Idiopathic means arising spontaneously or from an obscure or unknown cause. Used as a medical adjective. The combination of Greek roots means approximately "a disease of its own kind."
It is technically a term from nosology, the classification of disease. For most medical conditions, one or more causes are somewhat understood, but in a certain percentage of people with the condition, the cause may not be readily apparent or characterized. In these cases, the origin of the condition is said to be "idiopathic." Nosology (in Greek Nosos = Disease) is a branch of medicine that deals with classification of diseases. ... Contagious redirects here. ... Medicine is the branch of health science and the sector of public life concerned with maintaining or restoring human health through the study, diagnosis, treatment and possible prevention of disease and injury. ...
With some medical conditions, the medical community cannot establish a root cause for a large percentage of all cases (e.g.scoliosis, fully half of which is idiopathic); with other conditions, however, idiopathic cases account for a small percentage (e.g., pulmonary fibrosis). As medical and scientific advances are made with relation to a particular condition or disease, more root causes are discovered, and the percentage of cases designated as idiopathic shrinks. idiopathic is also the condition of never passing puberty. Medicine is the branch of health science and the sector of public life concerned with maintaining or restoring human health through the study, diagnosis, treatment and possible prevention of disease and injury. ... Diffuse parenchymal lung disease (DPLD), also known as interstitial lung disease, refers to a group of lung diseases, affecting the alveolar epithelium, pulmonary capillary endothelium, basement membrane, perivascular and perilymphatic tissues. ... Science in the broadest sense refers to any system of knowledge attained by verifiable means. ...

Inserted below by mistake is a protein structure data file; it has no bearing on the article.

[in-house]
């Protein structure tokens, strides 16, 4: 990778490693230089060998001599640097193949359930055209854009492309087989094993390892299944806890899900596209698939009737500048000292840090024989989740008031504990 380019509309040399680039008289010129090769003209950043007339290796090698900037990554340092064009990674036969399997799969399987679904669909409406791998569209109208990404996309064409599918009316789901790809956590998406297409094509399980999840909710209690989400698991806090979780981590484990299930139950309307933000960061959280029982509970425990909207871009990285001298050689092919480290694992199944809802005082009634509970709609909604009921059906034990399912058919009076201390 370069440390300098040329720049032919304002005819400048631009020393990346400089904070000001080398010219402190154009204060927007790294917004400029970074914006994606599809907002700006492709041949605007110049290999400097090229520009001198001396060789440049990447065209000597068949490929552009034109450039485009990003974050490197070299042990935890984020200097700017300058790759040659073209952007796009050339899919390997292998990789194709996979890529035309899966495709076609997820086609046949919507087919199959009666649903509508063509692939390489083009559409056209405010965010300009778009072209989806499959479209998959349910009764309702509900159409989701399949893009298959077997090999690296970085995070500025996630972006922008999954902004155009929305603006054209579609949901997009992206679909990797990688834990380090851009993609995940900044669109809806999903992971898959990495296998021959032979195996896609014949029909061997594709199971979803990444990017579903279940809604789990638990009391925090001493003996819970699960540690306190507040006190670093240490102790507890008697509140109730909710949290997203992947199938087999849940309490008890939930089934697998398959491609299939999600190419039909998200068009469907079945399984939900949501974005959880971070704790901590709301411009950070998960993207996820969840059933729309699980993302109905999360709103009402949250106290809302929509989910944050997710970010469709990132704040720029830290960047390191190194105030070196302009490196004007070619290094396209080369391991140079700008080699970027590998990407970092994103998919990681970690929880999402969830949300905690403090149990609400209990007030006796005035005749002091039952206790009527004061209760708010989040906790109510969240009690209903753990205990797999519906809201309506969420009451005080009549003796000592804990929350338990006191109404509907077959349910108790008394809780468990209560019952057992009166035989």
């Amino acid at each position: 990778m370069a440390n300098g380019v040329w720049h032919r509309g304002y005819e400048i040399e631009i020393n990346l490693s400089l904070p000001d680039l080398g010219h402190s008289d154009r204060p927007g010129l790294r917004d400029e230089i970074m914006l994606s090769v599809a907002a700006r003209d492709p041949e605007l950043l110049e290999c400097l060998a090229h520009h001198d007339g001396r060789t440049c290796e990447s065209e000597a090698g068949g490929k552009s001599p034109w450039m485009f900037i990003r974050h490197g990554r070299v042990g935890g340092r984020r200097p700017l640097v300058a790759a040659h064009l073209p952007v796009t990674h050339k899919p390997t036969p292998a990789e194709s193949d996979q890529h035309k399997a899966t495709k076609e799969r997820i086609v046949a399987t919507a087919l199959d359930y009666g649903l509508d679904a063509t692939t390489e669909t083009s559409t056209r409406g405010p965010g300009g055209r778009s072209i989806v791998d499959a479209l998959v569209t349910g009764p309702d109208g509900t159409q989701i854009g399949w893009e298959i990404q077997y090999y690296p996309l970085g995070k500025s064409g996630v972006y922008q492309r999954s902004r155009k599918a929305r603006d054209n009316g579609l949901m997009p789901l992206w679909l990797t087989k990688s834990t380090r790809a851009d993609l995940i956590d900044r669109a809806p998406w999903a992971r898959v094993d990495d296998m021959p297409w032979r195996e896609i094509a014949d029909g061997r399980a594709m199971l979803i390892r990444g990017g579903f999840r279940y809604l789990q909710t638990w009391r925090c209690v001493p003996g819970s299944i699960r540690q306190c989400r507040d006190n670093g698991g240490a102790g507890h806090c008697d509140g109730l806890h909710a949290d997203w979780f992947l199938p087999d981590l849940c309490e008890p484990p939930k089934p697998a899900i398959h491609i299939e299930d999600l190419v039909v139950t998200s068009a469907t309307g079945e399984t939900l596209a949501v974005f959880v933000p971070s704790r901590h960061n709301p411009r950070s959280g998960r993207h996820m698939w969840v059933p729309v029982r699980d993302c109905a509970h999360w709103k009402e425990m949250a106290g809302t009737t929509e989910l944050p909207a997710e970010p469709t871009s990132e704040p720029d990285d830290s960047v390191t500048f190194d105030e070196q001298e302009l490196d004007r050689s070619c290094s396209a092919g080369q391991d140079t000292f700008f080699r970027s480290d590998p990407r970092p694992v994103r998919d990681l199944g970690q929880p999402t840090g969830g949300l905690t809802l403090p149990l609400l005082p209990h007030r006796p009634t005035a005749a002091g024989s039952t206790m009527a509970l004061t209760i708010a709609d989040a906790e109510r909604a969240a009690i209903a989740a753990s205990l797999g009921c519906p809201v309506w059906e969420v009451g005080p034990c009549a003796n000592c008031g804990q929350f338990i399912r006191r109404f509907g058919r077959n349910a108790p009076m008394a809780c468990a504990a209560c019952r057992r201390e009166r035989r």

Categories: Articles with unsourced statements | Medicine stubs | Medical terms | Nosology
In contrast with narcolepsy, a precise onset of idiopathic hypersomnia is often difficult to determine because of the insidious beginning of the condition and the difficulty, in young persons, of settling a posteriori a limit between long sleep and abnormally long sleep or normal wakefulness and impaired wakefulness.
The diagnosis of idiopathic hypersomnia is mainly based on clinical features and the absence of associated symptoms such as cataplexy, snoring at night, periodic leg movements, or depression.
In contrast with narcolepsy, naps may not be refreshing for patients with idiopathic hypersomnia; consequently, subjects avoid napping.
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